Toxic assets are assets for which there are no buyers, and as a result, no clear value. Mortgage backed securities and subprime loans are two oft-cited examples of toxic assets. In the global economic crisis of the early 2000s, toxic assets became an issue of major concern, especially in the United States, where such assets precipitated a radical freefall of the American economy as the financial industry attempted to cope with them.
These assets had a value at some point in time, and many people maintain that they still have a value, even if no one will buy them. The issue is that when a bank acquires large numbers of toxic assets, these assets inflate the value of the bank's books, but contribute nothing real to the bank's financial position. In other words, the bank has a lot of money on paper, but it can't actually sell its toxic assets, and as a result it has minimal liquidity.
At the time that they are created, many toxic assets are high in value, and they are treated as high-yield, high-risk investments. Banks with a more conservative stance often try to avoid obtaining toxic assets, but this can be made difficult when such assets are pooled together with lower-risk investments and sold as a package. This was the case with many mortgage-backed securities, which forced banks to buy a mixed blend of assets.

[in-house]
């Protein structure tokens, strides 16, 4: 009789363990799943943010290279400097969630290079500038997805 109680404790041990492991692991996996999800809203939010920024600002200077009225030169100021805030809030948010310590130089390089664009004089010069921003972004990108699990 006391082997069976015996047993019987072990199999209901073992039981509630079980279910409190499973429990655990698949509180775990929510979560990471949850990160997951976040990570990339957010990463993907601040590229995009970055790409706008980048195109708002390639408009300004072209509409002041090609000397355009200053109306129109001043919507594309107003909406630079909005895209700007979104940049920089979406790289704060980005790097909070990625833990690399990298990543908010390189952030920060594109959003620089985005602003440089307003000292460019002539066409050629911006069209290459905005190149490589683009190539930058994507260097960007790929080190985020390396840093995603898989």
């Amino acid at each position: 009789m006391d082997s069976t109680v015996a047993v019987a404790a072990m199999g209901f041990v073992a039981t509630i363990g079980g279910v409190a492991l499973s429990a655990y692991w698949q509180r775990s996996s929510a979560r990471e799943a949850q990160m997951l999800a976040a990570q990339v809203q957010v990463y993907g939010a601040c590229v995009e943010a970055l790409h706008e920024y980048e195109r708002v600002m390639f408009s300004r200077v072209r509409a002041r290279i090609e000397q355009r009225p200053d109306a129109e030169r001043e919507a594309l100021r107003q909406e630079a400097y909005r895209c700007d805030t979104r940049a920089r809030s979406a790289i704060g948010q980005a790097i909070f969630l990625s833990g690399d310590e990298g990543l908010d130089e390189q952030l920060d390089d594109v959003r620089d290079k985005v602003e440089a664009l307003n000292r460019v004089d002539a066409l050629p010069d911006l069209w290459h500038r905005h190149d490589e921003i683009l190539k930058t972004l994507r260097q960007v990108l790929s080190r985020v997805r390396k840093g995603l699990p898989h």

If a bank becomes overloaded with toxic assets, it may be unable to respond to changes in the market, or to serve its customers. This can create concerns among customers of the bank, who may panic in response to the bank's instability and make the bank more unstable in the process. In these cases, the bank's best move is to try and get rid of the toxic assets, but it may have a difficult time doing so, because of the inability to find buyers.
Some investors may volunteer to take on toxic assets at a fraction of their face value, bargaining on the fact that the assets will become salable again at some point in the future, but banks are often reluctant to accept such deals. A deal like this would force a bank to write down the value of its assets, a situation which many deem undesirable. Several governments attempted to purchase and sequester these assets to cope with their flailing economic systems in 2008 and 2009, but such deals were hampered by banks which were unwilling to deal, along with government officials who questioned the wisdom of spending money on such assets.